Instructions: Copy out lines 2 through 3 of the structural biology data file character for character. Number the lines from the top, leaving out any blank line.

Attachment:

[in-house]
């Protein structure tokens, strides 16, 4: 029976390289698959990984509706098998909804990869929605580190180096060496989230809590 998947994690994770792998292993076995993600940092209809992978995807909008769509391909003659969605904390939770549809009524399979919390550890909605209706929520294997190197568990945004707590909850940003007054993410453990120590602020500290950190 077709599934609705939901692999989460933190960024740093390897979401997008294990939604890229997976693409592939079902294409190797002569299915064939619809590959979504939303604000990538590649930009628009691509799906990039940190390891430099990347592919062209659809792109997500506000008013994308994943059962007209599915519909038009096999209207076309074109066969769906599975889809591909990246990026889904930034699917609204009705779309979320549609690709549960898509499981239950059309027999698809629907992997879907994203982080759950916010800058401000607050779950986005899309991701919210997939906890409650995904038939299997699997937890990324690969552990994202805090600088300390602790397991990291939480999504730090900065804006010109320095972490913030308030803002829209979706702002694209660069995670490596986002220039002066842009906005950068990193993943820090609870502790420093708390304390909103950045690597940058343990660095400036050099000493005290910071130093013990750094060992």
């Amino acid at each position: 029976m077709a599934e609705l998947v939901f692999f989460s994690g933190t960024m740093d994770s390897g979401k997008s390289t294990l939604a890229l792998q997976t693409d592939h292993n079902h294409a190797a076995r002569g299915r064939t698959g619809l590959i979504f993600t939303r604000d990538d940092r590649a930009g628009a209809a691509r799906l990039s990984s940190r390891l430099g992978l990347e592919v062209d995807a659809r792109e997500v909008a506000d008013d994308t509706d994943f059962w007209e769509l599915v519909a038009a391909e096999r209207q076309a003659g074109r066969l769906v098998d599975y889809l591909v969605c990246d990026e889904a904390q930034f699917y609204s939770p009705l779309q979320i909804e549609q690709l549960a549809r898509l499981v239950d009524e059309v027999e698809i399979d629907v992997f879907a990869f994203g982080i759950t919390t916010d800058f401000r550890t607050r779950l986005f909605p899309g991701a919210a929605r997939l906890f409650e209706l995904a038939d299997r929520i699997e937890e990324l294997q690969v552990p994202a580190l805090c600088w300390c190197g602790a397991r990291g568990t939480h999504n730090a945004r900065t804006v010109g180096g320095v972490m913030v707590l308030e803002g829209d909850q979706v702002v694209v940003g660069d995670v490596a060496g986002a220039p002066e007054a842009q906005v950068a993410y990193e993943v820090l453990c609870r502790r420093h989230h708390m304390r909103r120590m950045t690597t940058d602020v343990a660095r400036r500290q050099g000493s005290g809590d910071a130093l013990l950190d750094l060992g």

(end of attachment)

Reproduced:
């Protein structure tokens, strides 16, 4: 029976390289698959990984509706098998909804990869929605580190180096060496989230809590 998947994690994770792998292993076995993600940092209809992978995807909008769509391909003659969605904390939770549809009524399979919390550890909605209706929520294997190197568990945004707590909850940003007054993410453990120590602020500290950190 077709599934609705939901692999989460933190960024740093390897979401997008294990939604890229997976693409592939079902294409190797002569299915064939619809590959979504939303604000990538590649930009628009691509799906990039940190390891430099990347592919062209659809792109997500506000008013994308994943059962007209599915519909038009096999209207076309074109066969769906599975889809591909990246990026889904930034699917609204009705779309979320549609690709549960898509499981239950059309027999698809629907992997879907994203982080759950916010800058401000607050779950986005899309991701919210997939906890409650995904038939299997699997937890990324690969552990994202805090600088300390602790397991990291939480999504730090900065804006010109320095972490913030308030803002829209979706702002694209660069995670490596986002220039002066842009906005950068990193993943820090609870502790420093708390304390909103950045690597940058343990660095400036050099000493005290910071130093013990750094060992």
């Amino acid at each position: 029976m077709a599934e609705l998947v939901f692999f989460s994690g933190t960024m740093d994770s390897g979401k997008s390289t294990l939604a890229l792998q997976t693409d592939h292993n079902h294409a190797a076995r002569g299915r064939t698959g619809l590959i979504f993600t939303r604000d990538d940092r590649a930009g628009a209809a691509r799906l990039s990984s940190r390891l430099g992978l990347e592919v062209d995807a659809r792109e997500v909008a506000d008013d994308t509706d994943f059962w007209e769509l599915v519909a038009a391909e096999r209207q076309a003659g074109r066969l769906v098998d599975y889809l591909v969605c990246d990026e889904a904390q930034f699917y609204s939770p009705l779309q979320i909804e549609q690709l549960a549809r898509l499981v239950d009524e059309v027999e698809i399979d629907v992997f879907a990869f994203g982080i759950t919390t916010d800058f401000r550890t607050r779950l986005f909605p899309g991701a919210a929605r997939l906890f409650e209706l995904a038939d299997r929520i699997e937890e990324l294997q690969v552990p994202a580190l805090c600088w300390c190197g602790a397991r990291g568990t939480h999504n730090a945004r900065t804006v010109g180096g320095v972490m913030v707590l308030e803002g829209d909850q979706v702002v694209v940003g660069d995670v490596a060496g986002a220039p002066e007054a842009q906005v950068a993410y990193e993943v820090l453990c609870r502790r420093h989230h708390m304390r909103r120590m950045t690597t940058d602020v343990a660095r400036r500290q050099g000493s005290g809590d910071a130093l013990l950190d750094l060992g």